In three decades of professional writing, I don't think I've ever used the word "twee." But I'm about to.
Look it up. Dictionary.com says "twee" means "affectedly dainty or quaint." Put another way: Unnaturally cute.
That's the celeste in jazz. It's cute and dainty and thoroughly unnatural. What's more, it's a mood killer. I can't understand why anyone would use it.
You've heard the celeste, even if you don't know it. It sounds like a toy piano. That's the problem. It's about the most un-serious musical instrument I can think of, except maybe a kazoo.
There's a place for the celeste in classical music. Tchaikowsky used it effectively in The Nutcracker. Think of the "Dance of the Sugarplum Fairies." It's also in Grofe's "Grand Canyon Suite."
But lately I've been listening to "The Blues Piano Artistry of Meade Lux Lewis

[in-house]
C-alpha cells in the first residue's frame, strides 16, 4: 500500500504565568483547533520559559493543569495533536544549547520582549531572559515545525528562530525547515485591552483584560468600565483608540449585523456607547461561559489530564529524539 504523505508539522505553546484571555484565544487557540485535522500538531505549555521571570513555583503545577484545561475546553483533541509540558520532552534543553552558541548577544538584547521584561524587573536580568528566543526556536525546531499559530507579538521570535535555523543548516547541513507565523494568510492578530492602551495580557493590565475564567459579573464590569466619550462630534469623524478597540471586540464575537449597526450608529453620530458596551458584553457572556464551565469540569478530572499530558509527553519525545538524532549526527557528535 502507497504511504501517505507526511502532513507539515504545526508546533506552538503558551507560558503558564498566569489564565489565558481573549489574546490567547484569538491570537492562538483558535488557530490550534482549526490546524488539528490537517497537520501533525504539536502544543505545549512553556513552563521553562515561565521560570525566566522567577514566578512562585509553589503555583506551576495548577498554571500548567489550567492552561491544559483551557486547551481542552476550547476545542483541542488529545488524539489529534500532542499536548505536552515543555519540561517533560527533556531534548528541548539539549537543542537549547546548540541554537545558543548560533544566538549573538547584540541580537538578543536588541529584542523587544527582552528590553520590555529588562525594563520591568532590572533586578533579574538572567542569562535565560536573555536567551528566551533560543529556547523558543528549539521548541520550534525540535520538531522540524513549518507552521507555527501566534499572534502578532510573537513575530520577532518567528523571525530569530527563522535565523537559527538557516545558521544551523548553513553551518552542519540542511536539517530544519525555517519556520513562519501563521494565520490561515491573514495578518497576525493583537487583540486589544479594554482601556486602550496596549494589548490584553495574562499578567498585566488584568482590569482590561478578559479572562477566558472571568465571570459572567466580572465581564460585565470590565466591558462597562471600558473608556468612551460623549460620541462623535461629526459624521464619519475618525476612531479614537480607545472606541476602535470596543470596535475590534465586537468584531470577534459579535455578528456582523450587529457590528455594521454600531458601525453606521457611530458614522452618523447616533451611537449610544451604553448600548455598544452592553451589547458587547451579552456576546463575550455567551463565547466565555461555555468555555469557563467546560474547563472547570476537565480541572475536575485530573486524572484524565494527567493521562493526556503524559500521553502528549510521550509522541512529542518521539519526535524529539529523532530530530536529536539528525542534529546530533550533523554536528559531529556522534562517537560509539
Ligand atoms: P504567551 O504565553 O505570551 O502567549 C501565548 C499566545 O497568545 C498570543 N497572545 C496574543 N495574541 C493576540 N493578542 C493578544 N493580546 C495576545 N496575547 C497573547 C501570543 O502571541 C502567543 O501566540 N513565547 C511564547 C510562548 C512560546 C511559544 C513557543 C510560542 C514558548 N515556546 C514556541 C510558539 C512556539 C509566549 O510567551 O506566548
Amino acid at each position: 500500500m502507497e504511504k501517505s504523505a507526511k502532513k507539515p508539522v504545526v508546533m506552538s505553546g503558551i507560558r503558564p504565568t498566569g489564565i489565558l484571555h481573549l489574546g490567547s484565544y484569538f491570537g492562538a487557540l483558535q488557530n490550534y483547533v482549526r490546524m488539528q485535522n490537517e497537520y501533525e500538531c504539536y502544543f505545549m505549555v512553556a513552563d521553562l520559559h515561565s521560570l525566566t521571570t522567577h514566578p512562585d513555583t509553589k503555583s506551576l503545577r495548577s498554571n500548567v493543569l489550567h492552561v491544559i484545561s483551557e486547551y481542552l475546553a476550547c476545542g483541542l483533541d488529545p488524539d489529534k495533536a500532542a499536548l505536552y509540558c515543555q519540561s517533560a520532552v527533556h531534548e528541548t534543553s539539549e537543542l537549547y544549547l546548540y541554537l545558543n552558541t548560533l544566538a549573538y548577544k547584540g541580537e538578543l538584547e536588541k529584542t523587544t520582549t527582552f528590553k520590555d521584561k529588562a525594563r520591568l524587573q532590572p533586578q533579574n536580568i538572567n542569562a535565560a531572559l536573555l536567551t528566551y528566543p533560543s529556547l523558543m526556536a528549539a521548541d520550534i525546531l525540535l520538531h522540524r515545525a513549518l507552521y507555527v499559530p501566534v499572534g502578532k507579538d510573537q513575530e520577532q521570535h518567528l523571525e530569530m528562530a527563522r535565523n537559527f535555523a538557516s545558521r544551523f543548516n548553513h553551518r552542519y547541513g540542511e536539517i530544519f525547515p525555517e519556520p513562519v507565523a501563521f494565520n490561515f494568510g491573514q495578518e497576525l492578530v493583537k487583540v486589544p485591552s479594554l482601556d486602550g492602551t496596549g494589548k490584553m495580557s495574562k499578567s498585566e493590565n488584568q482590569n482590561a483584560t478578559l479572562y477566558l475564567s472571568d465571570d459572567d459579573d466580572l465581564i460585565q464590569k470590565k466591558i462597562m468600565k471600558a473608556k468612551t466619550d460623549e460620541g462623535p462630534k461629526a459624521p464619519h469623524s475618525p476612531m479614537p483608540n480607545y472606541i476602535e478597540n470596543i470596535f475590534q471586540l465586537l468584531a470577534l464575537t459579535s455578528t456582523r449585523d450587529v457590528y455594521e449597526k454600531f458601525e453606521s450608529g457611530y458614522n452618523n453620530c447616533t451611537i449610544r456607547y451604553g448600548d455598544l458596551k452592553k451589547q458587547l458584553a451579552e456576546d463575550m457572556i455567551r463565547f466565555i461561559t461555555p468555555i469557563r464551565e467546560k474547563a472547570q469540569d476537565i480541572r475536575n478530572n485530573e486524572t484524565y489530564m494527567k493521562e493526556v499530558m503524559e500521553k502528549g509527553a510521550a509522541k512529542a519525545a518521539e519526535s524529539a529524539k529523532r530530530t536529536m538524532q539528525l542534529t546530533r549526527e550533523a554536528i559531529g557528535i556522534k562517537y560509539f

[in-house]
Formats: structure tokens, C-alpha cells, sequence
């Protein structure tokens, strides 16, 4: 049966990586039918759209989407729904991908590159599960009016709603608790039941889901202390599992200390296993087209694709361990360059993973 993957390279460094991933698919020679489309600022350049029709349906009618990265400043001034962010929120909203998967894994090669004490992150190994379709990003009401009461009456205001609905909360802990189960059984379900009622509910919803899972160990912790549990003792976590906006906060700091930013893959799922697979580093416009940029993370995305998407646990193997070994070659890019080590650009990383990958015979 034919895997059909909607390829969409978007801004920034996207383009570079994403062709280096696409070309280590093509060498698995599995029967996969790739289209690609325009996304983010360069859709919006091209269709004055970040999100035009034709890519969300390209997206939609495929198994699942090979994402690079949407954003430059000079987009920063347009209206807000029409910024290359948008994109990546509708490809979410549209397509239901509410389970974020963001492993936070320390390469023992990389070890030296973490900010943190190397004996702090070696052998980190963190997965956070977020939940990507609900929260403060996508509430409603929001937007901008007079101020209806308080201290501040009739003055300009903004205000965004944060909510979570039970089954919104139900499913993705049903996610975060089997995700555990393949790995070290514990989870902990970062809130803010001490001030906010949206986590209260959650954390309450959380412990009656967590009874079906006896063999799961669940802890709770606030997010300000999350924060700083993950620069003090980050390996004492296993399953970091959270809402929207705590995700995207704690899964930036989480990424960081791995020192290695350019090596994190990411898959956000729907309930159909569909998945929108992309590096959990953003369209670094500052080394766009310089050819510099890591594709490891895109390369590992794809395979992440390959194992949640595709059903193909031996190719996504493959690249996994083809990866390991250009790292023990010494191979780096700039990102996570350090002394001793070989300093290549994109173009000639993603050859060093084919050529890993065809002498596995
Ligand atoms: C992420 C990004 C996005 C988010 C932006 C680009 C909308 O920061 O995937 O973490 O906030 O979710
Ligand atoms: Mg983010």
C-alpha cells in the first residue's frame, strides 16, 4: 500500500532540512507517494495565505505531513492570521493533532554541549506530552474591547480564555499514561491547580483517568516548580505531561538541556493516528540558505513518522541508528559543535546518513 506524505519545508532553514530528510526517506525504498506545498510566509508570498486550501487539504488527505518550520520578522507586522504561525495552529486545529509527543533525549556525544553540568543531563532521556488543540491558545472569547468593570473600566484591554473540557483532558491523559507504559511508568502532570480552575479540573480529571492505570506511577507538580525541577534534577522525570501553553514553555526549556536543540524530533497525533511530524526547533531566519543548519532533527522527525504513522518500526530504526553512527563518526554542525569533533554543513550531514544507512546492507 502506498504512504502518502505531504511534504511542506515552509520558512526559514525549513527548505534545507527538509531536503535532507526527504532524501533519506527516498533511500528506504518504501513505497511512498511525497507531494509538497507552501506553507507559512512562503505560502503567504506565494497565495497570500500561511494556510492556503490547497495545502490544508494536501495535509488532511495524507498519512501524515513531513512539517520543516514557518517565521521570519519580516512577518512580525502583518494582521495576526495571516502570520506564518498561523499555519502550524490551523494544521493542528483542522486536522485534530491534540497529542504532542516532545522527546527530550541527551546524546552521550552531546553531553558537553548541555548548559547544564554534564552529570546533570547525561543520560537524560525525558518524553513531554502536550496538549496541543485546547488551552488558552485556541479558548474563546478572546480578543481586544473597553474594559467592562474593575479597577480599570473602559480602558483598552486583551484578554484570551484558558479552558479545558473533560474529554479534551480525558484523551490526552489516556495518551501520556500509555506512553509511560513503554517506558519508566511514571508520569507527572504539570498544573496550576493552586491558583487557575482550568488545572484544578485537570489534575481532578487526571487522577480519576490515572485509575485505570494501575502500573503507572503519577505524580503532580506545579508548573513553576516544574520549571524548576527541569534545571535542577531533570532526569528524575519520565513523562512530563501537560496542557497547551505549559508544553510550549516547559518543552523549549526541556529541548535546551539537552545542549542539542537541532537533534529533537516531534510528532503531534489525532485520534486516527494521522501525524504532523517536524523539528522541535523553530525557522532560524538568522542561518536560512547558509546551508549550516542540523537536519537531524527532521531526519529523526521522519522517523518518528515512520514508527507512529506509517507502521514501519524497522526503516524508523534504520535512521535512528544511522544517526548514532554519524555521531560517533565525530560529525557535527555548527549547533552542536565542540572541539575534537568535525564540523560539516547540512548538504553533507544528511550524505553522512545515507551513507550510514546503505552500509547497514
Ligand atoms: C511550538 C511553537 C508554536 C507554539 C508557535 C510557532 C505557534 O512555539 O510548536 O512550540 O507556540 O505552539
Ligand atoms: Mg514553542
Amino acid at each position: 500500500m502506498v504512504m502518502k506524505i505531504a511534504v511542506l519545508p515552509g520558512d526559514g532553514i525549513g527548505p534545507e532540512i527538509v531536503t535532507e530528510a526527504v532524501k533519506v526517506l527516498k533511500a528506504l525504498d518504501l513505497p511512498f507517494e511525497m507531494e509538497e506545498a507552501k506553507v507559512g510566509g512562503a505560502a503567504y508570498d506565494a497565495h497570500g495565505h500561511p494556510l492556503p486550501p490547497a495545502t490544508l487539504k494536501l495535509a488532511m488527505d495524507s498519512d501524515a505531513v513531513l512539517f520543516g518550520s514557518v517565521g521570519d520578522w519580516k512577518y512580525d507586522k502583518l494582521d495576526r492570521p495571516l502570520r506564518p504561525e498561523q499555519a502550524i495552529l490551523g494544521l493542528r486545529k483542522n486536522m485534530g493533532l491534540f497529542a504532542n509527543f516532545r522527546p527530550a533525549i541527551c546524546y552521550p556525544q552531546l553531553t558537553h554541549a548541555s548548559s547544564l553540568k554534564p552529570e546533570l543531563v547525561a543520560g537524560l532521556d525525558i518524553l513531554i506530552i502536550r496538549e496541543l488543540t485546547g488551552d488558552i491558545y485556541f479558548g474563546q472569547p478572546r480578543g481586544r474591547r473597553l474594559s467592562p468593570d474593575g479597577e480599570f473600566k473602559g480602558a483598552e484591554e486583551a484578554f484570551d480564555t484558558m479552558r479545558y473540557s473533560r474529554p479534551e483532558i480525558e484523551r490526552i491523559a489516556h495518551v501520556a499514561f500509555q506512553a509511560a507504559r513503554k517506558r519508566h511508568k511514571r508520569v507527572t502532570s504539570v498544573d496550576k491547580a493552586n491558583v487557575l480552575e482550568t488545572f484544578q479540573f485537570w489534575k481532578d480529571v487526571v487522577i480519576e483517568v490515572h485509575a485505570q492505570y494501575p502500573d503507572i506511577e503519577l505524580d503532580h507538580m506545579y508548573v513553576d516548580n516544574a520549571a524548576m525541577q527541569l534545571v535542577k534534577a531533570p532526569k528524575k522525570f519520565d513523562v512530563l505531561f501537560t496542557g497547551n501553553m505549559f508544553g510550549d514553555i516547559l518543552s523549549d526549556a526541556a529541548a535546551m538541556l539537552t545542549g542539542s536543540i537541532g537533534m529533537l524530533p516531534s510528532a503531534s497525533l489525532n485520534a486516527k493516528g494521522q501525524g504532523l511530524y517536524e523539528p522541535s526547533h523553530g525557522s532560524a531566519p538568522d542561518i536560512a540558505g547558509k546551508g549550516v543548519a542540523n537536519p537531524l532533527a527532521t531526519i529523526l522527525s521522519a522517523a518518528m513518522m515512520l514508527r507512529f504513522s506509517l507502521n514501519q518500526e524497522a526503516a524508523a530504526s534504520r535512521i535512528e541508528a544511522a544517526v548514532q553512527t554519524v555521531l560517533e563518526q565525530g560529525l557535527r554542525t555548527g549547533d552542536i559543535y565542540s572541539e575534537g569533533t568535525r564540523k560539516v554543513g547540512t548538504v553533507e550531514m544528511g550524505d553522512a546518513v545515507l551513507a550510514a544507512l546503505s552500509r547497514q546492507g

." It was recorded in 1961 and it has 10 tracks. Seven of them are pure barrelhouse, booggie-woogie, solo piano pleasure. It's about as good and rolicking as a solo piano can get.
And then there are three tracks on celeste. Let's just say blues were never meant to be played on a celeste. The CD just stops cold dead at each track.
In fairness, Thelonious Monk
used a celeste, too, on his classic "Brilliant Corners" album, five years before Lewis. He did it on one track, "Pannonica." At least he was smart enough to surround himself with other instruments. He plays the celeste with his left hand and the piano with his right. Plus there are two saxophones, drums and bass. And he does lay off the celeste for part of the track. Still, it doesn't sound right.
You have to wonder. Didn't anyone say to Monk or Lewis, "Dude, that's wrong. You sound like a 5-year-old. You sound... twee!"
I wish someone had.
Track Listing: Hammer Chatter; You Were Meant For Me; Celeste Bounce; Bear Trap Stomp;
Frompy Stomp; Rough Seas; Madame Vod's Celeste Blues; C-Jam Blues; Fate;
Breezing at the Celeste
Personnel: Meade Lux Lewis, piano and celeste
Year Released: 1991
| Record Label: Riverside
| Style: Blues